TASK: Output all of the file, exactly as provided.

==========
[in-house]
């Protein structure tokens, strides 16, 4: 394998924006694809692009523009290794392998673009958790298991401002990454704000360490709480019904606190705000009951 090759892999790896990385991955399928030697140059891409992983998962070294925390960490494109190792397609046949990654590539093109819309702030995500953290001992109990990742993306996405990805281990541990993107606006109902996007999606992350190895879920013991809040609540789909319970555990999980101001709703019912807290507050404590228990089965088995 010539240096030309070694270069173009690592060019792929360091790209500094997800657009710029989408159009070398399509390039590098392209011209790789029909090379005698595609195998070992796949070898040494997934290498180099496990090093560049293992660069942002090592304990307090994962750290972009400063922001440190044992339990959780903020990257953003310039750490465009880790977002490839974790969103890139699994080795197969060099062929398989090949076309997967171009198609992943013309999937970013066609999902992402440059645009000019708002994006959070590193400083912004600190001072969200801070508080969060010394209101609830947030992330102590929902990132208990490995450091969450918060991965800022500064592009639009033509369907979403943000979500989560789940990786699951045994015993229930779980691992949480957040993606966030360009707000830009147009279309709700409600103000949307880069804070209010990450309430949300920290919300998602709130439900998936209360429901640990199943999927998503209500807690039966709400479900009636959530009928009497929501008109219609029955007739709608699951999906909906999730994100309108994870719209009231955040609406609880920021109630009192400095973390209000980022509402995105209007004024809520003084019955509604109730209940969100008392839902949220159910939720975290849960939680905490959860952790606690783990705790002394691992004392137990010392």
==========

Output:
[in-house]
């Protein structure tokens, strides 16, 4: 394998924006694809692009523009290794392998673009958790298991401002990454704000360490709480019904606190705000009951 090759892999790896990385991955399928030697140059891409992983998962070294925390960490494109190792397609046949990654590539093109819309702030995500953290001992109990990742993306996405990805281990541990993107606006109902996007999606992350190895879920013991809040609540789909319970555990999980101001709703019912807290507050404590228990089965088995 010539240096030309070694270069173009690592060019792929360091790209500094997800657009710029989408159009070398399509390039590098392209011209790789029909090379005698595609195998070992796949070898040494997934290498180099496990090093560049293992660069942002090592304990307090994962750290972009400063922001440190044992339990959780903020990257953003310039750490465009880790977002490839974790969103890139699994080795197969060099062929398989090949076309997967171009198609992943013309999937970013066609999902992402440059645009000019708002994006959070590193400083912004600190001072969200801070508080969060010394209101609830947030992330102590929902990132208990490995450091969450918060991965800022500064592009639009033509369907979403943000979500989560789940990786699951045994015993229930779980691992949480957040993606966030360009707000830009147009279309709700409600103000949307880069804070209010990450309430949300920290919300998602709130439900998936209360429901640990199943999927998503209500807690039966709400479900009636959530009928009497929501008109219609029955007739709608699951999906909906999730994100309108994870719209009231955040609406609880920021109630009192400095973390209000980022509402995105209007004024809520003084019955509604109730209940969100008392839902949220159910939720975290849960939680905490959860952790606690783990705790002394691992004392137990010392």